• Self-Publishing: Typeface & Book Design

    Posted Posted by David Duhr in Strategies     Comments 25 comments
    Aug
    15

    Discussion questions: What are your likes and dislikes when it comes to typeface, layout, and design? Do you ever buy — or opt not to buy — a book based on its cover or its font? Do you despise deckle-edged pages as much as I do? If you’ve self-published before, what was your process for making decisions about type, cover, and layout? What advice would you give to a writer preparing to self-publish for the first time?Share your thoughts in the comments below.

     

    Many of you who have self-published are familiar with the horrors of finally finishing your book only to be met with a barrage of options and questions about how that book should look. As if being good with words means being good with design.

    I’m trying to envision myself being in that situation:

    What font do you want?

    “I dunno. Times New Roman 12? Or… I can’t think of any others. Is Garamond a thing? Wing dings?”

    What about the margins and spacing?

    “Are you kidding?”

    Do you want deckle-edged pages?

    “Nooooooooooooo!!!!!”

    What do you want the cover to look like?

    “Um. It should show my name, I guess? And probably the book title. And maybe some kind of image or something, like an illustration or a photo?”

    What kind of illustration or photo?

    “Oh god, when will this end? Can I just do an e-book?”

    OK. What font do you want in your e-book?

    “Nooooooooooooooo!!!!!”

     

    The deckle-edged pages one is a personal and intense dislike of mine, which I mention in a recent episode of Yak Babies where my pals and I talk about our likes and dislikes in typeface and book design.

    “[Deckle-edged pages are] meant to be like an aesthetic look,” I say, “but f*ck do I hate it … You can’t flip through a book; if you’re looking for a note it’s almost impossible to find because the pages stick together, you can’t find individual spots, it’s hard to find a bookmark.”

    Meanwhile, Nico has this to say about font: “Font makes a huge difference to me … I want it to be as legible, as easy to read, as regular, as normal, as not f*cked-up as possible.”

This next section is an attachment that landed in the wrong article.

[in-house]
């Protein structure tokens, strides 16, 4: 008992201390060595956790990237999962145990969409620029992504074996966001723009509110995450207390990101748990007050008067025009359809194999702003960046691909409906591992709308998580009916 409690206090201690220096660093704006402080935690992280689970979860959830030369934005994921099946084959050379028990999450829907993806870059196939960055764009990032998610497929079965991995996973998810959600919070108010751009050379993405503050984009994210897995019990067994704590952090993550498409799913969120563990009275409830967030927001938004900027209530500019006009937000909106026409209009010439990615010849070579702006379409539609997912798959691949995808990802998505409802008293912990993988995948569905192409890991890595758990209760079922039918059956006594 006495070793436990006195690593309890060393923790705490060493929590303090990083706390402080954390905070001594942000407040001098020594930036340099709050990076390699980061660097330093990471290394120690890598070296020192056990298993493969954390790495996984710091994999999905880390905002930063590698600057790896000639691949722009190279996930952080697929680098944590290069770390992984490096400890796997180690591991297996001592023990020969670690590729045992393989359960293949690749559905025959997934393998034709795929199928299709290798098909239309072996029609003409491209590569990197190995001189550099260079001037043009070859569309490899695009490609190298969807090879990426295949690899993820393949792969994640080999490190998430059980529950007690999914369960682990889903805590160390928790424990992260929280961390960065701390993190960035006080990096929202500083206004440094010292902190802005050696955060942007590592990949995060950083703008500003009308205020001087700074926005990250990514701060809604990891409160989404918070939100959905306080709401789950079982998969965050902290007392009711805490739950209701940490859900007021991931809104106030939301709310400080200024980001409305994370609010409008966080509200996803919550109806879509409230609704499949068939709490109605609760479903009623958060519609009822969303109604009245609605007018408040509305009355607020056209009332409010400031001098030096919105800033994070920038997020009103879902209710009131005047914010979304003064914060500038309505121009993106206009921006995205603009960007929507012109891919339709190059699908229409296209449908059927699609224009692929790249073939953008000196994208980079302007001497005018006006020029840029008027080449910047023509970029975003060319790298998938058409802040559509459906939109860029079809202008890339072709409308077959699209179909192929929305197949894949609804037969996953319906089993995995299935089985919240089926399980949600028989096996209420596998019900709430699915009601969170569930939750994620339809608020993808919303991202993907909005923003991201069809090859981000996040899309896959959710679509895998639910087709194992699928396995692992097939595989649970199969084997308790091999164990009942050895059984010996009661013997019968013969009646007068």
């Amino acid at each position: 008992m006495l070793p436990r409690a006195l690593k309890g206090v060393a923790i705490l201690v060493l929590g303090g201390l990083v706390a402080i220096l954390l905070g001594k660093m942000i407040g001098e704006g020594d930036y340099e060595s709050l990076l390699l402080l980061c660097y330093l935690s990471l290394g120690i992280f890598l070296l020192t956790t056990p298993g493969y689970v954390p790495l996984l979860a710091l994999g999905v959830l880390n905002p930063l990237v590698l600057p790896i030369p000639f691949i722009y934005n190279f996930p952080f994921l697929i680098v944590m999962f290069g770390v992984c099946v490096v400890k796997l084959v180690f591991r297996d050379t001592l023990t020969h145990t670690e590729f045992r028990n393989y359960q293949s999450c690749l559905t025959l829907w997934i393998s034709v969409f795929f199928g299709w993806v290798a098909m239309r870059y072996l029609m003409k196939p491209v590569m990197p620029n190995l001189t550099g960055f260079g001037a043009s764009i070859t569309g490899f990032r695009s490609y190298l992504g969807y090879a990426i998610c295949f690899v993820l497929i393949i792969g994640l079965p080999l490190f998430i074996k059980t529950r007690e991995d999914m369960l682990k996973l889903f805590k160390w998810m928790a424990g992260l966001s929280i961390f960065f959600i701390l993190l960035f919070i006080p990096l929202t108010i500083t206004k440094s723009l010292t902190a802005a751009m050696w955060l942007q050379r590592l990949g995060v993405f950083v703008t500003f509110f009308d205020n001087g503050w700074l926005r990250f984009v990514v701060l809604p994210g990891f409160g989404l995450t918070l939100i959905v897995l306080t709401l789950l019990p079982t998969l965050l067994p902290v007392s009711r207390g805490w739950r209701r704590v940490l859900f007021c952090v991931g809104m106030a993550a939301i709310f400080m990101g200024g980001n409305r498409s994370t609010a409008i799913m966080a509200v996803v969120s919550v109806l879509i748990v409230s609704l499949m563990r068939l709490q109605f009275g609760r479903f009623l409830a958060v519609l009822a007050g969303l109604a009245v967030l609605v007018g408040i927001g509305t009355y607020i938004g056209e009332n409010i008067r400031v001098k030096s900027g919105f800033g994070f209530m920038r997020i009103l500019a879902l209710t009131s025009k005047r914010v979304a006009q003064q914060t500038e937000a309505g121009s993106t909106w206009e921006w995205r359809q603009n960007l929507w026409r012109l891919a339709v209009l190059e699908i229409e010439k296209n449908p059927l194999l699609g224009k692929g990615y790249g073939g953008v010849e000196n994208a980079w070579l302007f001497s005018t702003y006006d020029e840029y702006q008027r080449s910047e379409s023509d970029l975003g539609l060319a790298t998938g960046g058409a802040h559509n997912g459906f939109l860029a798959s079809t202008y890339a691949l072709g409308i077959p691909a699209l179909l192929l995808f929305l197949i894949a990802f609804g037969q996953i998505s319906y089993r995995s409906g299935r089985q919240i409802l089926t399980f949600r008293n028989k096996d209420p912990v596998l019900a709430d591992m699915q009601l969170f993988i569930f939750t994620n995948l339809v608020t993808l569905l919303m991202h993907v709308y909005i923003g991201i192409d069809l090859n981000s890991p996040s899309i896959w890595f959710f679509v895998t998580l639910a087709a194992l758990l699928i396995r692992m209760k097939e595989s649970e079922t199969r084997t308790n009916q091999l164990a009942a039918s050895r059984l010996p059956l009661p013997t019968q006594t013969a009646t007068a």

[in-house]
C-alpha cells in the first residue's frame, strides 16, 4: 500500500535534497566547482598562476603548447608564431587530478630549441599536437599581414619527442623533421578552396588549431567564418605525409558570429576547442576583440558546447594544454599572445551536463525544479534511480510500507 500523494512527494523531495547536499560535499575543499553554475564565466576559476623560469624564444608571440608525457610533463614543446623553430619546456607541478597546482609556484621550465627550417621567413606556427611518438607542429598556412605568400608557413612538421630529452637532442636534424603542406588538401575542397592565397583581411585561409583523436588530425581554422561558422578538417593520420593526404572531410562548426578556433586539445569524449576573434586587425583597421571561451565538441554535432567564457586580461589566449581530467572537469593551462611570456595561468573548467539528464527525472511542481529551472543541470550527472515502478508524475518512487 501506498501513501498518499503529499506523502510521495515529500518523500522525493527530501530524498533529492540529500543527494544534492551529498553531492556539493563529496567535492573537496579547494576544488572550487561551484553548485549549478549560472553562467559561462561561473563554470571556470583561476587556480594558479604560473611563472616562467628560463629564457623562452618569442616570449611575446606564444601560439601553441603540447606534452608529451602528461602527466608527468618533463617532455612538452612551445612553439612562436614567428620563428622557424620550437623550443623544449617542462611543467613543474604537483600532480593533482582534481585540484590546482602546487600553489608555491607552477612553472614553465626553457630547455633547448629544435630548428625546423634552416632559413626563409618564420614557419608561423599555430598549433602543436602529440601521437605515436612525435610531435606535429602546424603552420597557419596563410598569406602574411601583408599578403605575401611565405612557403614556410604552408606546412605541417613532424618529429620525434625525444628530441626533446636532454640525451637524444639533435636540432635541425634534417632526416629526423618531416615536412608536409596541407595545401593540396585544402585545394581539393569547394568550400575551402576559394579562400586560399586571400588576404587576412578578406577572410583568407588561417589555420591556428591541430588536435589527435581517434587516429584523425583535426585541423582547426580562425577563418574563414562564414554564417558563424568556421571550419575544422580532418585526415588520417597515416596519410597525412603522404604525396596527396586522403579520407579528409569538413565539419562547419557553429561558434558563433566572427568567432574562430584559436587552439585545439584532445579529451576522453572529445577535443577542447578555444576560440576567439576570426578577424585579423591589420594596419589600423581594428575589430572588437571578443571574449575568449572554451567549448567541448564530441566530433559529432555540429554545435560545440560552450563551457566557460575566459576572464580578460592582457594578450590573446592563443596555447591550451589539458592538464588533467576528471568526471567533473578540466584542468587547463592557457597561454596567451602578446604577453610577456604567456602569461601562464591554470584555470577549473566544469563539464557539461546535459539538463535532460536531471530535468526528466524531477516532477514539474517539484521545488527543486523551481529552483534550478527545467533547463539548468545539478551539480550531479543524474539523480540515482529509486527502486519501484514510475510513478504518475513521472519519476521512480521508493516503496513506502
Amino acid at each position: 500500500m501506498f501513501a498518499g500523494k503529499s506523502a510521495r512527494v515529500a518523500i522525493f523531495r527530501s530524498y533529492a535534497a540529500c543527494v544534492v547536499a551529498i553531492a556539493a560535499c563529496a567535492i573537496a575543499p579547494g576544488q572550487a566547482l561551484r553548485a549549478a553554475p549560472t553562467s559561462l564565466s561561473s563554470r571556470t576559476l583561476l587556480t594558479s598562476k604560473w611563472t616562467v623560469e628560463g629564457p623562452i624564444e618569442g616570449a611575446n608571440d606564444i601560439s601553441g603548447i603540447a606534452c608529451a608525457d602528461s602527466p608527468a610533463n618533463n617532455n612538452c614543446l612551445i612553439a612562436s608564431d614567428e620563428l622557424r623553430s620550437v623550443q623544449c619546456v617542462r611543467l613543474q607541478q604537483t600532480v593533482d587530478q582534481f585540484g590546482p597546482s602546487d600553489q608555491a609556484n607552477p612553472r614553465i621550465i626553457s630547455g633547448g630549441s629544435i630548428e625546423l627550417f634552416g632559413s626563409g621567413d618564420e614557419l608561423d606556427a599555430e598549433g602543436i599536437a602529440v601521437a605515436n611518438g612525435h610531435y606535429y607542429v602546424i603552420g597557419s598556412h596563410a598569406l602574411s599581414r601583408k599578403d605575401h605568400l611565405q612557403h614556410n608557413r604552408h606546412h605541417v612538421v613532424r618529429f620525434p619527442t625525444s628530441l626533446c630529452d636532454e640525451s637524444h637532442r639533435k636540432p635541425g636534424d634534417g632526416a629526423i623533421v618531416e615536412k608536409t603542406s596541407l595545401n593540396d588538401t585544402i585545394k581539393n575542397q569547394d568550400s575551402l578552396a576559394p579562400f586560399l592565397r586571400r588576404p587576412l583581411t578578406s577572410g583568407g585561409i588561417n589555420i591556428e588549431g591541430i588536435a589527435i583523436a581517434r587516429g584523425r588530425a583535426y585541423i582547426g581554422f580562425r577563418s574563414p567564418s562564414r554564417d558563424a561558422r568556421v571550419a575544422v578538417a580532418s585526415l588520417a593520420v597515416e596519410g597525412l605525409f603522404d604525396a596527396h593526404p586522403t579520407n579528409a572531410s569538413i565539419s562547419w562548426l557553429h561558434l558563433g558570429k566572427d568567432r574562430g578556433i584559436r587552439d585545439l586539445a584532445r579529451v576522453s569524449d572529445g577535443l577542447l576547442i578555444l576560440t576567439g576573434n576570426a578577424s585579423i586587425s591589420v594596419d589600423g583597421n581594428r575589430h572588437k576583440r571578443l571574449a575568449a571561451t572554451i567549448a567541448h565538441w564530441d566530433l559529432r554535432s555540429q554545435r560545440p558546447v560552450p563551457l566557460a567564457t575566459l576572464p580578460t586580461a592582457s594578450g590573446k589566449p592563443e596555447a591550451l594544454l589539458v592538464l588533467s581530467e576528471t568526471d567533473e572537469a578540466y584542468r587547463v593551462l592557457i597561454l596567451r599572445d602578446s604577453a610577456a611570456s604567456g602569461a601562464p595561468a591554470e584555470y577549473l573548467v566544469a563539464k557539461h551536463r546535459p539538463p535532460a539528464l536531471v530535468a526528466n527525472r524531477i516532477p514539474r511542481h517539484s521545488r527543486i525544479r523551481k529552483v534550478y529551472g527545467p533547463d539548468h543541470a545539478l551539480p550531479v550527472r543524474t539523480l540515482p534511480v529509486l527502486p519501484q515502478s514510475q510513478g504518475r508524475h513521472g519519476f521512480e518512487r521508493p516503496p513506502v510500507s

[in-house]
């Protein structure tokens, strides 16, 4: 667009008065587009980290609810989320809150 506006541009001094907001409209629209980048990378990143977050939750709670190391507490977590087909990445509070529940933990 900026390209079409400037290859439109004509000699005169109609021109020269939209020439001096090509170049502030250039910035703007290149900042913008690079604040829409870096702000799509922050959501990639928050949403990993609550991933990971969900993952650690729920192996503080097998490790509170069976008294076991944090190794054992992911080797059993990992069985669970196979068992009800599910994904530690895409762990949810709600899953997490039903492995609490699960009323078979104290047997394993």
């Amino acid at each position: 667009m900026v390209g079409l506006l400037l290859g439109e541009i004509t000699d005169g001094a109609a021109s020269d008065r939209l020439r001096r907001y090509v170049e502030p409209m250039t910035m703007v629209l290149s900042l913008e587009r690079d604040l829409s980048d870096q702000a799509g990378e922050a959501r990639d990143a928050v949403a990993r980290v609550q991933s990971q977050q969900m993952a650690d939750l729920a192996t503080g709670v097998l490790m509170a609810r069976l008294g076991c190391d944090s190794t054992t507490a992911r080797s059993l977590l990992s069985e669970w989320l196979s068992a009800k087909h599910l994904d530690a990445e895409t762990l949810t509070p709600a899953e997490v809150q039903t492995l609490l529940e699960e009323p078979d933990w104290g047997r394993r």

About cover design, our pal Brick Road says that if he’s wrestling to decide which of two books to buy, “I’m gonna take the one whose cover I like better.”

    In a perfect world, only the words themselves would matter. But whether it’s fair or not, typeface and design affect the decisions of readers — a.k.a. book buyers.

    Even if they’re not aware of it. Like Nico says, “Maybe it’s one of those things where you don’t notice [typeface and design] unless it’s sh*tty.”

     

    Self-published writers: What was your process for making decisions about type, cover, and layout? Did you enjoy this process or was it a total nightmare? What advice would you give to a writer preparing to self-publish for the first time?

    Readers: What are your likes and dislikes when it comes to typeface, layout, and design? Do you ever buy — or opt not to buy — a book based on its cover or its font? Do you despise deckle-edged pages as much as I do?

    All: Do you want more of the Yak Babies yakkin’ about design? Episode 33 is about book covers.

     

    WriteByNight co-founder David Duhr is fiction editor at the Texas Observer and co-host of the Yak Babies podcast, and has written about books for the Dallas Morning News, Electric Literature, Publishing Perspectives, and others.

    WriteByNight is a writers’ service dedicated to helping you achieve your creative potential and literary goals. We work with writers of all experience levels working in all genres, nationwide and worldwide. If you have a 2020 writing project you’d like a little help with, take a look at our book coachingprivate instruction and writer’s block counseling services. If you have a manuscript that’s ready for some editorial care, check out our various critiquing, editorial, and proofing servicesJoin our mailing list and get a FREE writer’s diagnostic, “Common problems and SOLUTIONS for the struggling writer.”

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    david lemke

    This was a fun part. I’d read somewhere that, to help motivate you with writing your book, create your cover. So for my first book, a nonfiction about New Age Spirituality, called Spiral Arm Group. So I set to work, taped some paper together, got out my markers and created the cover. Then I hunted through all my books to find one which fit the just created cover and just like in grade school, put it on. See, I did too learn something in school. For my first novel, I did something a little different had in mind some specific… Read more »

    Dave
    Barbara Mealer

    There are several accepted fonts for the interior of your books. One of the most popular (with good reason) is Helvetica. It is easy to read and all platforms take it. Another one is Baskerville. It is a go to for a lot of fiction writers. The rest of the list is: Garamond Pro, Janson, Palatino, Carlson Pro (good for fiction) Utopia, ITC Franklin Gothic, Georgia, Sabon. Times Roman is used for newspapers and you might want to avoid it for a book. For headings, popular choices are Modelica, Cansu, Bison. Do NOT mix types in the body of your… Read more »

    Herberta Schroeder

    Cover design should always be based on the rule of thirds and the golden mean. Those two elements will guarantee to catch the readers eye. and forget monochrome schemes. You need a pleasing color compliment to retain that eye.

    new cover - Copy.jpg
    Barbara Mealer

    I agree, but I’m not an artist so, other than one cover, I haven’t even attempted to do one. That one was out of desperation.
    Abilene I did with Canva. Maraia was done by a professional.

    Mariah Blood of the New Moon_Small 1.75 tall.jpg
    Barbara Mealer

    This one I did with Canva

    Abilene thumbnail cover.jpg
    Barbara Mealer

    I like the Mariah cover….if you see it on the book, it is this awesome figure with the circle of runes behind it. They are actual archaeological finds from Central America…the moon has a big part in the book.